Wasps granted more time to fix financial mess while Worcester brace for worst
- Wasps file second notice of intention to appoint administrators
- Worcester face high court date on Wednesday
Wasps have bought more time in their bid to lift the financially stricken club out of crisis by filing a second notice of intention to appoint administrators.
A statement issued by Wasps Holdings Limited revealed that talks are at “a relatively advanced stage” with possible investors in the face of a winding up order from HM Revenue and Customs for £2m in unpaid tax.
The Premiership club is also struggling to repay the £35m bond that was raised to help finance their relocation from High Wycombe to Coventry in 2014 that was due in May.
Worcester have been placed into administration and face liquidation on Wednesday because of an action brought by HMRC. Wasps are desperate to escape the same fate.
“A second notice of intention to appoint administrators has been filed to allow negotiations on securing its long-term future to continue and to protect the interests of the group,” a spokesperson for Wasps Holdings Limited said.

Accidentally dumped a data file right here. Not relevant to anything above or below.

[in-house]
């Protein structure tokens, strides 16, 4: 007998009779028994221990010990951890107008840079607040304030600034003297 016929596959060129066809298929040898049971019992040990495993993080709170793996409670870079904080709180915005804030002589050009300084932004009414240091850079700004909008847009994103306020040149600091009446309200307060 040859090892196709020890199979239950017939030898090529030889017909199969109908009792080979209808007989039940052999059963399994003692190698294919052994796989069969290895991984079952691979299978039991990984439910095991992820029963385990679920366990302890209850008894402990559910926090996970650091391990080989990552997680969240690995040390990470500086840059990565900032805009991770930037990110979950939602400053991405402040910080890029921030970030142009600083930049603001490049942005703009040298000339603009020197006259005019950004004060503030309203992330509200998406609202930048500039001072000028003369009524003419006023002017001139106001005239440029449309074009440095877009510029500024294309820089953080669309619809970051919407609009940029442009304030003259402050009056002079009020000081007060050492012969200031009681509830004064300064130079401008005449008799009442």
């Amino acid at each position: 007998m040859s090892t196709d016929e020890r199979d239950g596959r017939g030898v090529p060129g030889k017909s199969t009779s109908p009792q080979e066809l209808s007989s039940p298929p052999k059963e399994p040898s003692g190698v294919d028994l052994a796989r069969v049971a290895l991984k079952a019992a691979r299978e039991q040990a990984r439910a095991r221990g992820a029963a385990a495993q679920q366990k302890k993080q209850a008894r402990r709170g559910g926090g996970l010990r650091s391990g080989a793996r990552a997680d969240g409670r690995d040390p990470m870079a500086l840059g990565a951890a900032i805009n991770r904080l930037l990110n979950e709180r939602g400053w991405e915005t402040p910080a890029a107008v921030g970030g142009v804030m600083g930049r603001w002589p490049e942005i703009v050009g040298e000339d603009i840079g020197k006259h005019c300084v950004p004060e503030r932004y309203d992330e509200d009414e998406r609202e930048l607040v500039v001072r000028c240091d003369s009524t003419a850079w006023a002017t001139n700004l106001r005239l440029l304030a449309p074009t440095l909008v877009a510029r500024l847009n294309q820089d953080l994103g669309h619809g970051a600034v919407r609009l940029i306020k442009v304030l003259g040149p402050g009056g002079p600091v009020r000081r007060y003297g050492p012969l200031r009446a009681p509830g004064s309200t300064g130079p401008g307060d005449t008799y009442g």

“Since filing the original notice of intention on September 21, a number of additional potential investors and funders have come forward.
“Discussions are now at a relatively advanced stage and we remain hopeful of securing a deal that will allow the group, and the entities that sit within it, to move forward.
“We would like to thank all stakeholders for their engagement during this process and in particular the constructive support and approach provided by the Rugby Football Union and Premiership Rugby.
“This will continue to be vitally important as negotiations with interested parties proceed and we remain in regular dialogue with both organisations.
“While the financial circumstances facing the group are extremely challenging, we remain optimistic about a positive outcome and will keep our players, staff, supporters, partners, bond holders and suppliers updated as this process moves forward.”
Failure to secure the finance needed to prevent administration could result in automatic relegation from the Premiership.
However, the Rugby Football Union has the discretion to reduce or waive any sanction if the insolvency was deemed to be beyond the control of the club, including in the event of a pandemic.
Worcester face an exodus of players from Sixways this week with a hearing at the high court due on Wednesday.
HM Revenue and Customs is pursuing the Warriors for unpaid tax in the region of £6m and is to press ahead with the winding up petition knowing the club is in no position to clear the debut.
While Worcester are in administration, the company that holds player and some staff contracts – WRFC Players Ltd, a subsidiary of WRFC Trading Ltd – is still operational and is the subject of HMRC’s action.
Unless the high court opts for an adjournment, WRFC Players Ltd will be wound up in a move that will see the contracts terminated.